Compared to traditional pen-and-paper contracts, digital agreements are hands-down more secure.

First, a digital contract can be encrypted, provided the right software is used. This means that you can access an audit trail with data like who edited the contract and when, and which specific devices that agreement was signed on.

Then, you’ve got the added security of using a cloud storage solution.

Physically stored contracts are at risk of natural disasters and, of course, being viewed by those who shouldn’t have permission.

However, with role-based permission settings, contract repositories prevent access to agreements to the wrong eyes.

Also read: Contract Security: Hacks and tips for safeguarding your contracts

3. Digital contracts save time and money

We’ve already spoken about the fact that digital contracts are much more cost-effective due to the fact that no physical agreement needs to be printed.

However, they’re also a whole lot quicker to reproduce, send, and get signed.

This reduces contract and sales cycle times, translating to even more money saved. After all, time equals money.

Also read: Faster Contracts Make Shorter Sales Cycles: 1st-Hand Experiences At SpotDraft

4. Digital contract tools integrate with your software stack

While you can store copies of physically printed and signed agreements on your digital contract repository, they can never be live and agile documents integrated within your existing software systems.

Digital contracts, on the other hand, can connect directly to the rest of your software stack, provided you’re using the right tool.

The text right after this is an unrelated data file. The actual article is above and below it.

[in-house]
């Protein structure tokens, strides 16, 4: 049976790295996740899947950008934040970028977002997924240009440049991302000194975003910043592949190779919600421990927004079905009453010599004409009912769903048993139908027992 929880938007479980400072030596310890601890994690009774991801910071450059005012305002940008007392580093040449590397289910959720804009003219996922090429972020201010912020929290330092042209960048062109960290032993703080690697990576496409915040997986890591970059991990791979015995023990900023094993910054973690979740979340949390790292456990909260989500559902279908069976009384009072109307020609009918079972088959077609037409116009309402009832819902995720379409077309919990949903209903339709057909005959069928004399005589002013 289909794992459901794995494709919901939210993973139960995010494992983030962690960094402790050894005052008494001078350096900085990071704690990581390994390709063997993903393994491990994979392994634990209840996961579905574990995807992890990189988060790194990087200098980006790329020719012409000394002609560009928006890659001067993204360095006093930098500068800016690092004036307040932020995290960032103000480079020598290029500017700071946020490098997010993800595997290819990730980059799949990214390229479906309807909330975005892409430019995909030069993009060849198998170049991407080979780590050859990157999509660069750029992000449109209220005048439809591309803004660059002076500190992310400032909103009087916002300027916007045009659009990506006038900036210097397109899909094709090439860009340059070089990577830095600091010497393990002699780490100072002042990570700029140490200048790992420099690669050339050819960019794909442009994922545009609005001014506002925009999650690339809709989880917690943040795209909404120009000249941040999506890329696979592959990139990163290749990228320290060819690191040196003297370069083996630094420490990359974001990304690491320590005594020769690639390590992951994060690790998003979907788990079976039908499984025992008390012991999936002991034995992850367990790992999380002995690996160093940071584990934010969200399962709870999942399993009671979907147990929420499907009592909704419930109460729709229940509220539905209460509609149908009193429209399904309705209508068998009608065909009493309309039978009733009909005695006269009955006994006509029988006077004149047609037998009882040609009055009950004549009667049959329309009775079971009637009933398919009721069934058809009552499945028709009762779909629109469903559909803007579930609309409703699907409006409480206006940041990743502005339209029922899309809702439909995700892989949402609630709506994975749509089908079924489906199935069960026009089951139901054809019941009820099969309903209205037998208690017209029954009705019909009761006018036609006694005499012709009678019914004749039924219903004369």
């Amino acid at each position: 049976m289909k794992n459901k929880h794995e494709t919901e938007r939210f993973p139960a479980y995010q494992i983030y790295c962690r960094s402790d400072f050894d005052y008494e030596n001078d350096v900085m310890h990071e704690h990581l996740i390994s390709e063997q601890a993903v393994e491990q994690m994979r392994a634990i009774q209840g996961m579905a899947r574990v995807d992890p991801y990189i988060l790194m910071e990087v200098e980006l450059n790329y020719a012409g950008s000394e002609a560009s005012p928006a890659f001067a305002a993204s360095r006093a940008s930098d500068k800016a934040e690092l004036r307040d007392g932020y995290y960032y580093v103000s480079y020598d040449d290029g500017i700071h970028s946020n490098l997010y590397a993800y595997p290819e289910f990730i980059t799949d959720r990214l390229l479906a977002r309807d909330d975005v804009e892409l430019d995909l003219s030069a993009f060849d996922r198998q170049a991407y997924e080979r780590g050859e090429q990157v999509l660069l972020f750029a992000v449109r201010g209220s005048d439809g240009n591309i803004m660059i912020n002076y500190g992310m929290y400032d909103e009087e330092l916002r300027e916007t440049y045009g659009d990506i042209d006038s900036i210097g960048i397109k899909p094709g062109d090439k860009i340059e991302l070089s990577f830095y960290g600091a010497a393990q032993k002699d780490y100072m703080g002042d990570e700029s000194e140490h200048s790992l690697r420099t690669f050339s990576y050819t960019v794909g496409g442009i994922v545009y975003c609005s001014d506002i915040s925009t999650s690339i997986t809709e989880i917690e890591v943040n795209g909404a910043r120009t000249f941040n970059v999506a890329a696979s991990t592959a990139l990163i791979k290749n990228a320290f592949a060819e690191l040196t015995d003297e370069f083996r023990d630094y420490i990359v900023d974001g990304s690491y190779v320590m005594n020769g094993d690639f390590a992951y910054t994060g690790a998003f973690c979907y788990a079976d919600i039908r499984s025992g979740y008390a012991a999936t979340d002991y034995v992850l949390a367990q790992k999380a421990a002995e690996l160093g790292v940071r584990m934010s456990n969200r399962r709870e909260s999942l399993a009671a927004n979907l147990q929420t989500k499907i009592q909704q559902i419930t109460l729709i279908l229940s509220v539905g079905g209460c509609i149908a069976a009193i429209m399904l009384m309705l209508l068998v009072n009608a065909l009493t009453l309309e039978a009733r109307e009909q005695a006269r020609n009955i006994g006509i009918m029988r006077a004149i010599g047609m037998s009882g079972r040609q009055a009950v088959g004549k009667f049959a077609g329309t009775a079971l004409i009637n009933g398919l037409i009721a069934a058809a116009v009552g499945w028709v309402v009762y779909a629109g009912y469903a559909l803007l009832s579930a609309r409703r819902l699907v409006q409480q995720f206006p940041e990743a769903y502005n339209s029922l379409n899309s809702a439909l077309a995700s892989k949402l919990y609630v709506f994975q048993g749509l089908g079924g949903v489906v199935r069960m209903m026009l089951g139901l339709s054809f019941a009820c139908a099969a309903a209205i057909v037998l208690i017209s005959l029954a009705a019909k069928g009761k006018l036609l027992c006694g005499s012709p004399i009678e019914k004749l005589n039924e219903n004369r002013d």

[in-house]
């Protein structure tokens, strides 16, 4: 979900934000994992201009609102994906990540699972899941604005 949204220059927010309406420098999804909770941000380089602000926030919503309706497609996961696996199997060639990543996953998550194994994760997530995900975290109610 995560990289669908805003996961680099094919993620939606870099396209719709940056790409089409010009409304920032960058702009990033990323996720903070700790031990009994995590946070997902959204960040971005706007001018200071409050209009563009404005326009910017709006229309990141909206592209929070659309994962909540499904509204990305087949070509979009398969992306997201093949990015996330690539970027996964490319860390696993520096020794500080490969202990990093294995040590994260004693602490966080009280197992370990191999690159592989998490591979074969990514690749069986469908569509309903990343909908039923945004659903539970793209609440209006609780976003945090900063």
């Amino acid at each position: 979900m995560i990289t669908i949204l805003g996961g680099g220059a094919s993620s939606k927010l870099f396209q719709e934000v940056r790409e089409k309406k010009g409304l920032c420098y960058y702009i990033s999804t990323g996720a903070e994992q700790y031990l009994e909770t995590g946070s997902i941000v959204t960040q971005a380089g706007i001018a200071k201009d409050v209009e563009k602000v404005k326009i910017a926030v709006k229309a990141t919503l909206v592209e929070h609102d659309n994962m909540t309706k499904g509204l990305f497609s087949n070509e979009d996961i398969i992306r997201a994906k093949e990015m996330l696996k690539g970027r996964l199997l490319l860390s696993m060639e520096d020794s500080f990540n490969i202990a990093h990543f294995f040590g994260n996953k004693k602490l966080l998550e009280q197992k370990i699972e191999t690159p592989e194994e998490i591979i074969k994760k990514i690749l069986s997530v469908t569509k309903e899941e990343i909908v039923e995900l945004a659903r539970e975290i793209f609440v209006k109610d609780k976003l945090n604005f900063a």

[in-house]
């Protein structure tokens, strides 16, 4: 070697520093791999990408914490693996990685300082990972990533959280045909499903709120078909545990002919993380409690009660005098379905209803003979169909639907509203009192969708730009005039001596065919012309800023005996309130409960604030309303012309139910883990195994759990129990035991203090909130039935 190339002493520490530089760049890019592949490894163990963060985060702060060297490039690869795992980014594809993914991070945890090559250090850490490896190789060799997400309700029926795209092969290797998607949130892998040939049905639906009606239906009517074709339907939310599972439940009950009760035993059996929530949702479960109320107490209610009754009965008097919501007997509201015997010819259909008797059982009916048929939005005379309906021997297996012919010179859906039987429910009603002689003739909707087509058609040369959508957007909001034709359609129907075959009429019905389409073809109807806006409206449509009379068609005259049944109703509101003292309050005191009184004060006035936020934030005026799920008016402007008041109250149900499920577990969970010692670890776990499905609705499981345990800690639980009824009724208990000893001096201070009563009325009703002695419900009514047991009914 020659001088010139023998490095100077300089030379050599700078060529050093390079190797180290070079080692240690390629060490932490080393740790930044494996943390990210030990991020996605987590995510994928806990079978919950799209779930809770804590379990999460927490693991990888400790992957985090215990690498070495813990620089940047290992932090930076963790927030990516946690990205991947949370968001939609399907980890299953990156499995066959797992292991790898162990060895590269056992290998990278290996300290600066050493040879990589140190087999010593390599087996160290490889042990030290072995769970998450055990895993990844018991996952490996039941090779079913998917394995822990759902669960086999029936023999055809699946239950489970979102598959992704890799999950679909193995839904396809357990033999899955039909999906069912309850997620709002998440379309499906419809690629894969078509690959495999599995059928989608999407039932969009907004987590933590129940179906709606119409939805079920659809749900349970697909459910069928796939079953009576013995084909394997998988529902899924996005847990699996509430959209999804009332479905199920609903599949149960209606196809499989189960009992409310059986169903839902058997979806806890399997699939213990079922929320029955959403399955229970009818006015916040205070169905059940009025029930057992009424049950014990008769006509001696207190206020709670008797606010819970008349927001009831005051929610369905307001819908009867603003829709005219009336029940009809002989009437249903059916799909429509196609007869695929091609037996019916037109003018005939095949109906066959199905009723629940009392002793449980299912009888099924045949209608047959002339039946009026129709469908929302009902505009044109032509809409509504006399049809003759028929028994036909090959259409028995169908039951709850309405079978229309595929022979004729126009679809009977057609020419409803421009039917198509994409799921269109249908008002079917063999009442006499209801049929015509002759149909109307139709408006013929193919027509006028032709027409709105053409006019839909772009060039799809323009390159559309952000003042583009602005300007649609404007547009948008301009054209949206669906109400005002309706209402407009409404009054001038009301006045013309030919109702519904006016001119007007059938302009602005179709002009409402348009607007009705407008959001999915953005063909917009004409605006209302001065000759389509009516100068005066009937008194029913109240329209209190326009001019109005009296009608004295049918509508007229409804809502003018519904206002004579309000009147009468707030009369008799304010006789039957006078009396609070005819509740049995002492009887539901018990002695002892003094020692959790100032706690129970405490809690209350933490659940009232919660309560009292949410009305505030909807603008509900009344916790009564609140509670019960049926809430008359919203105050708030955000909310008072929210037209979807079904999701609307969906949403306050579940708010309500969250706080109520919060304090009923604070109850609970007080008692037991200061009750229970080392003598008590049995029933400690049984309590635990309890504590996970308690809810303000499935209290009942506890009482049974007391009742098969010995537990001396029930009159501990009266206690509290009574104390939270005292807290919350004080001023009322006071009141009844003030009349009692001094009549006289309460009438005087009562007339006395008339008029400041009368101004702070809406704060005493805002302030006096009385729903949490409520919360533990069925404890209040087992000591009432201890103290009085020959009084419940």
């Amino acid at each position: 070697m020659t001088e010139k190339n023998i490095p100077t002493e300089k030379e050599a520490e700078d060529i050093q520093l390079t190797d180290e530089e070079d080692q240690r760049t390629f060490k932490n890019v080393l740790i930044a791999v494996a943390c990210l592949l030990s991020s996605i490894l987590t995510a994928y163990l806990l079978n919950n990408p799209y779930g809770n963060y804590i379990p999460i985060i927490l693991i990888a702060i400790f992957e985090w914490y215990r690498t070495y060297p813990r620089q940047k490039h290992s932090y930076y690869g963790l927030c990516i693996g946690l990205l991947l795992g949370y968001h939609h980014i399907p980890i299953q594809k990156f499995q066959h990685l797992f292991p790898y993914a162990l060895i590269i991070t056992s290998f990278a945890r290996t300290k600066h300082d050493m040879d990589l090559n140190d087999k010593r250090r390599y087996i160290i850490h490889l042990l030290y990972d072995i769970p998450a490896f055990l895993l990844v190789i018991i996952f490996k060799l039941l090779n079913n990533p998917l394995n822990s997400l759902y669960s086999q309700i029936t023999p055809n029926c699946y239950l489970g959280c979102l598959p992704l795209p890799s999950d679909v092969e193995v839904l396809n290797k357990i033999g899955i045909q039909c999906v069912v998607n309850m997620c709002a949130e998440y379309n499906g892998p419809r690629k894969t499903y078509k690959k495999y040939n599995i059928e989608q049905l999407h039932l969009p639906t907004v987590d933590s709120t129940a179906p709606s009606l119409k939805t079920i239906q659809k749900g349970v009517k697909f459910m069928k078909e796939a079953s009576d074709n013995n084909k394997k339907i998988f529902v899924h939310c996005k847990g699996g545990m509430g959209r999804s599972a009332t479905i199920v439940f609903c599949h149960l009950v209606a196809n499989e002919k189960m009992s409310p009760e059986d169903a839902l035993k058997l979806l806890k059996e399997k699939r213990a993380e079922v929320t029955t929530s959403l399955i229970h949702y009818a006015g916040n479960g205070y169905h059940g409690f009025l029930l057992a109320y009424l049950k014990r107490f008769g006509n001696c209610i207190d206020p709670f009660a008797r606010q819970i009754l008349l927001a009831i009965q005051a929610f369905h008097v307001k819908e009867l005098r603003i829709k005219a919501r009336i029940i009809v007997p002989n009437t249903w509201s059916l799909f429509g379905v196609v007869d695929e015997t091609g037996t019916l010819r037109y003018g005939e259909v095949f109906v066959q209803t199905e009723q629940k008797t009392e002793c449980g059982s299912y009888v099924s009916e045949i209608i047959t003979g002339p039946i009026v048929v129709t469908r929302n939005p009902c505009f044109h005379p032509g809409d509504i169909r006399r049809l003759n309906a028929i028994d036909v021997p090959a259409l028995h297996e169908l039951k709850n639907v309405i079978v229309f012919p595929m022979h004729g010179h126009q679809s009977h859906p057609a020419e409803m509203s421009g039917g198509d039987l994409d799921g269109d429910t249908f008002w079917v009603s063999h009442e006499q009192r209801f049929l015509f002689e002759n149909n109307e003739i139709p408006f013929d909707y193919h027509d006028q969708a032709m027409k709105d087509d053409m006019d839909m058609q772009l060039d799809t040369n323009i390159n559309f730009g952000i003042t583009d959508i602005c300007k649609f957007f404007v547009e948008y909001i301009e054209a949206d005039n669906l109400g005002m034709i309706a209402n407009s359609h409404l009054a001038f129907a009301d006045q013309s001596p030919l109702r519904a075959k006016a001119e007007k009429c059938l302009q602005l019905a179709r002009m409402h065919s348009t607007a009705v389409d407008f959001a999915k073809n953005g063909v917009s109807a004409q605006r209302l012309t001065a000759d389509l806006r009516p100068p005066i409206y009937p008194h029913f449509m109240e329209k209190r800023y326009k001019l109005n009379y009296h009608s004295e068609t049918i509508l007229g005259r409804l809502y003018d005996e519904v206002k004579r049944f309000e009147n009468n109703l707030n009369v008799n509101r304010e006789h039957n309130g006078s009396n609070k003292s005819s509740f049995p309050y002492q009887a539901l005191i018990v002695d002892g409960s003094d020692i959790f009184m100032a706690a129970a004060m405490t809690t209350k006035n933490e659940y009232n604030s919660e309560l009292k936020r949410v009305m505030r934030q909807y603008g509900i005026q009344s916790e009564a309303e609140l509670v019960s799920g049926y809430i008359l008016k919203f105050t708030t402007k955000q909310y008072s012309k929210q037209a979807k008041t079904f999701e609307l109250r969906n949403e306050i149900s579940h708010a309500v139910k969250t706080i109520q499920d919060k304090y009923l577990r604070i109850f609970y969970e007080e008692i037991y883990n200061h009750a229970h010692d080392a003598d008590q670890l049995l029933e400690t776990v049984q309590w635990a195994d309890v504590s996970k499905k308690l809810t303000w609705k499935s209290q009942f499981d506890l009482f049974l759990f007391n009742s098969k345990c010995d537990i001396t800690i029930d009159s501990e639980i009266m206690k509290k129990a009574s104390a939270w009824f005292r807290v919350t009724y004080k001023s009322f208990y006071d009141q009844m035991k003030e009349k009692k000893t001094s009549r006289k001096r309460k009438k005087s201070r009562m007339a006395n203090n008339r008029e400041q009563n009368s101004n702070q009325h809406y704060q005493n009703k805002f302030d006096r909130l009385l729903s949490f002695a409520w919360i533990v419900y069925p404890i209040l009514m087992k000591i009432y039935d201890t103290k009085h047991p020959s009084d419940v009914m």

“Leveraging a CLM has been key because it has reduced a lot of friction from handoffs between legal and business. Rather than going back and forth over email, Slack, Word, Zoom, DocuSign, and a whole tech stack, the CLM acts as a single source of truth.”

~ Jonathan Franz, Head of Legal, Crunchbase

Navigating Economic Turbulence and Thriving in Chaos

For instance, if your CLM platform is integrated correctly with your sales CRM, you can benefit from the following:

  • Alerts when a key stakeholder leaves a client’s organization and a new agreement must be created to remain valid.
  • Reminder notifications as sales contracts are due for renewal.
  • Automatically drawing customer data from the CRM into a contract during drafting.
Also read: 6 Must-Have CLM Integrations for Streamlined Workflow and Higher ROI

5. Digital contract management platforms provide reporting capabilities 

What insights do you have into contract management performance if you’re running on physical agreements?

Here’s what you need to be looking for:

  • How long, on average, does it take to go from drafting to signature?
  • How many customers renegotiate which points or terms of the agreement?
  • What percentage of customers renew contracts when they expire?

That’s a lot to take into account by sifting through stacks of physical documents. With a digital contract management platform, you can see all of this and more in a dedicated reporting suite. Some solutions even allow you to build a custom dashboard, and to schedule emailed reports direct to your inbox on a Monday morning.

Also read: 8 Top Contract Management Software Platforms

6. Digital contracts are mobile-friendly

In the modern world, being able to work on your mobile is critical. And thankfully, digital contracts can be executed just as well on a laptop as on a mobile.